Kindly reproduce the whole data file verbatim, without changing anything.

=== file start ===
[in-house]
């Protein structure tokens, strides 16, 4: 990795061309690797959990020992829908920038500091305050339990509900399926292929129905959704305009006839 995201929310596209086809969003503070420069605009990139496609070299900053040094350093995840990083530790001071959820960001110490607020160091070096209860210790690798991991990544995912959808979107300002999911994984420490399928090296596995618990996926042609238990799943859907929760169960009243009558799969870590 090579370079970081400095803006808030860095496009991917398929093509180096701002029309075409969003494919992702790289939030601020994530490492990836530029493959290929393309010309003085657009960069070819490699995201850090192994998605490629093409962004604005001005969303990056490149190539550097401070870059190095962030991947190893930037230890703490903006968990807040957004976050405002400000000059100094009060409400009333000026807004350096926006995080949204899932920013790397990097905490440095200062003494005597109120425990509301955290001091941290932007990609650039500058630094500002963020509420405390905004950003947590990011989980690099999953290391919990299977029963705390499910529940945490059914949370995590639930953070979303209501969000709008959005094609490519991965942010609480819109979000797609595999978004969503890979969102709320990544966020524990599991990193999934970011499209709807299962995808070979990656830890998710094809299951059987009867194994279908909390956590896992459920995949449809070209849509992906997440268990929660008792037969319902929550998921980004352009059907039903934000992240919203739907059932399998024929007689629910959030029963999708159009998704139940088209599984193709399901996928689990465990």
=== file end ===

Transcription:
[in-house]
């Protein structure tokens, strides 16, 4: 990795061309690797959990020992829908920038500091305050339990509900399926292929129905959704305009006839 995201929310596209086809969003503070420069605009990139496609070299900053040094350093995840990083530790001071959820960001110490607020160091070096209860210790690798991991990544995912959808979107300002999911994984420490399928090296596995618990996926042609238990799943859907929760169960009243009558799969870590 090579370079970081400095803006808030860095496009991917398929093509180096701002029309075409969003494919992702790289939030601020994530490492990836530029493959290929393309010309003085657009960069070819490699995201850090192994998605490629093409962004604005001005969303990056490149190539550097401070870059190095962030991947190893930037230890703490903006968990807040957004976050405002400000000059100094009060409400009333000026807004350096926006995080949204899932920013790397990097905490440095200062003494005597109120425990509301955290001091941290932007990609650039500058630094500002963020509420405390905004950003947590990011989980690099999953290391919990299977029963705390499910529940945490059914949370995590639930953070979303209501969000709008959005094609490519991965942010609480819109979000797609595999978004969503890979969102709320990544966020524990599991990193999934970011499209709807299962995808070979990656830890998710094809299951059987009867194994279908909390956590896992459920995949449809070209849509992906997440268990929660008792037969319902929550998921980004352009059907039903934000992240919203739907059932399998024929007689629910959030029963999708159009998704139940088209599984193709399901996928689990465990």